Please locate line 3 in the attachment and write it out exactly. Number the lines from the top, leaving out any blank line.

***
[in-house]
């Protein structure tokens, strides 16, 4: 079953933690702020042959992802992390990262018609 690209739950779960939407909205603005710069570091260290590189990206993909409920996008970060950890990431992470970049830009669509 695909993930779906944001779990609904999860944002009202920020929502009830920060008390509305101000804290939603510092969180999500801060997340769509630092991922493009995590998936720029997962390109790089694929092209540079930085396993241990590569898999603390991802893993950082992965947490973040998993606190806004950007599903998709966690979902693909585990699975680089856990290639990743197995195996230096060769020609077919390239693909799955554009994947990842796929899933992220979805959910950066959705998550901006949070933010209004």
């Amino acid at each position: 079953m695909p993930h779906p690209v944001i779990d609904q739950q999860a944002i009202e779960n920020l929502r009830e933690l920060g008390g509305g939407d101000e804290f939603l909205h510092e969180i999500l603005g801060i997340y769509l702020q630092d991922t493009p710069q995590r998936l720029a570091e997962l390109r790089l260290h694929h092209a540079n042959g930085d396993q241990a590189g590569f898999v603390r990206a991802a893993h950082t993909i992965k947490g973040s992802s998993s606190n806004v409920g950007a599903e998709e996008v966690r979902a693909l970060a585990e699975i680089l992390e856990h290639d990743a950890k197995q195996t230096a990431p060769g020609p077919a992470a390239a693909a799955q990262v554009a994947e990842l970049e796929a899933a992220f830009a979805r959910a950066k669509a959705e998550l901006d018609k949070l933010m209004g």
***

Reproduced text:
């Amino acid at each position: 079953m695909p993930h779906p690209v944001i779990d609904q739950q999860a944002i009202e779960n920020l929502r009830e933690l920060g008390g509305g939407d101000e804290f939603l909205h510092e969180i999500l603005g801060i997340y769509l702020q630092d991922t493009p710069q995590r998936l720029a570091e997962l390109r790089l260290h694929h092209a540079n042959g930085d396993q241990a590189g590569f898999v603390r990206a991802a893993h950082t993909i992965k947490g973040s992802s998993s606190n806004v409920g950007a599903e998709e996008v966690r979902a693909l970060a585990e699975i680089l992390e856990h290639d990743a950890k197995q195996t230096a990431p060769g020609p077919a992470a390239a693909a799955q990262v554009a994947e990842l970049e796929a899933a992220f830009a979805r959910a950066k669509a959705e998550l901006d018609k949070l933010m209004g």